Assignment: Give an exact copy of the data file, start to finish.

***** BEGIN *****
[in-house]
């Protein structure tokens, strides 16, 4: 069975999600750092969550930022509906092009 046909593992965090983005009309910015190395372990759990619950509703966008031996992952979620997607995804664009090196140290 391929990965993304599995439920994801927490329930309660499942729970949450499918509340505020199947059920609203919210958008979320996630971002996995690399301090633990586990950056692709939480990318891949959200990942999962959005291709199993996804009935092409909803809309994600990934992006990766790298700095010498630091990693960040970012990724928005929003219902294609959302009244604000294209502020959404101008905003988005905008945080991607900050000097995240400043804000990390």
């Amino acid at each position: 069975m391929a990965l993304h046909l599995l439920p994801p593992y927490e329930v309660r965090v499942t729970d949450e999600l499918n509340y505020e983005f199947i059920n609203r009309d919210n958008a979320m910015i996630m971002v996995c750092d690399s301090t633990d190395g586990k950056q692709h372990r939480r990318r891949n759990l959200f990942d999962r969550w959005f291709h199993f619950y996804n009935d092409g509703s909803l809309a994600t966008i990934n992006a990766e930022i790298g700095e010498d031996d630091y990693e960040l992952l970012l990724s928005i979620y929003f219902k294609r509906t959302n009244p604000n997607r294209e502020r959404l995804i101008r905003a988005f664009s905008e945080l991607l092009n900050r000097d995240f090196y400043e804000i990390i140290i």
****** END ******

[in-house]
């Protein structure tokens, strides 16, 4: 069975999600750092969550930022509906092009 046909593992965090983005009309910015190395372990759990619950509703966008031996992952979620997607995804664009090196140290 391929990965993304599995439920994801927490329930309660499942729970949450499918509340505020199947059920609203919210958008979320996630971002996995690399301090633990586990950056692709939480990318891949959200990942999962959005291709199993996804009935092409909803809309994600990934992006990766790298700095010498630091990693960040970012990724928005929003219902294609959302009244604000294209502020959404101008905003988005905008945080991607900050000097995240400043804000990390």
């Amino acid at each position: 069975m391929a990965l993304h046909l599995l439920p994801p593992y927490e329930v309660r965090v499942t729970d949450e999600l499918n509340y505020e983005f199947i059920n609203r009309d919210n958008a979320m910015i996630m971002v996995c750092d690399s301090t633990d190395g586990k950056q692709h372990r939480r990318r891949n759990l959200f990942d999962r969550w959005f291709h199993f619950y996804n009935d092409g509703s909803l809309a994600t966008i990934n992006a990766e930022i790298g700095e010498d031996d630091y990693e960040l992952l970012l990724s928005i979620y929003f219902k294609r509906t959302n009244p604000n997607r294209e502020r959404l995804i101008r905003a988005f664009s905008e945080l991607l092009n900050r000097d995240f090196y400043e804000i990390i140290i």